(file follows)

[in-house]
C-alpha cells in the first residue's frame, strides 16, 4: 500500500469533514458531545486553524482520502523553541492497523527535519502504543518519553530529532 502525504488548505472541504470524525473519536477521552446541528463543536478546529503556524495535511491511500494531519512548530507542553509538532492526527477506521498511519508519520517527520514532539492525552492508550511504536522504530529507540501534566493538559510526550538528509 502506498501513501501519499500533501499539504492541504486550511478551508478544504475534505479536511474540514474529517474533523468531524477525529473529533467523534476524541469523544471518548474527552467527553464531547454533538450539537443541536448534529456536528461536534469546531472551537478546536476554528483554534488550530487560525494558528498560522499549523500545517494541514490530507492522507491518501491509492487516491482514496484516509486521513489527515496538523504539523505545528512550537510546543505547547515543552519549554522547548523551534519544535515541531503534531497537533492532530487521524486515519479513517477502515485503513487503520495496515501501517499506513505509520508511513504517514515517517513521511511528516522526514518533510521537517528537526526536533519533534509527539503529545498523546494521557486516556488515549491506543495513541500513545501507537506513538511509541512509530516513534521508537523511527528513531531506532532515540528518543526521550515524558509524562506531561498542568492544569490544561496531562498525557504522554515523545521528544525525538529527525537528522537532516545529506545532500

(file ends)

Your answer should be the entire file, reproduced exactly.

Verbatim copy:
[in-house]
C-alpha cells in the first residue's frame, strides 16, 4: 500500500469533514458531545486553524482520502523553541492497523527535519502504543518519553530529532 502525504488548505472541504470524525473519536477521552446541528463543536478546529503556524495535511491511500494531519512548530507542553509538532492526527477506521498511519508519520517527520514532539492525552492508550511504536522504530529507540501534566493538559510526550538528509 502506498501513501501519499500533501499539504492541504486550511478551508478544504475534505479536511474540514474529517474533523468531524477525529473529533467523534476524541469523544471518548474527552467527553464531547454533538450539537443541536448534529456536528461536534469546531472551537478546536476554528483554534488550530487560525494558528498560522499549523500545517494541514490530507492522507491518501491509492487516491482514496484516509486521513489527515496538523504539523505545528512550537510546543505547547515543552519549554522547548523551534519544535515541531503534531497537533492532530487521524486515519479513517477502515485503513487503520495496515501501517499506513505509520508511513504517514515517517513521511511528516522526514518533510521537517528537526526536533519533534509527539503529545498523546494521557486516556488515549491506543495513541500513545501507537506513538511509541512509530516513534521508537523511527528513531531506532532515540528518543526521550515524558509524562506531561498542568492544569490544561496531562498525557504522554515523545521528544525525538529527525537528522537532516545529506545532500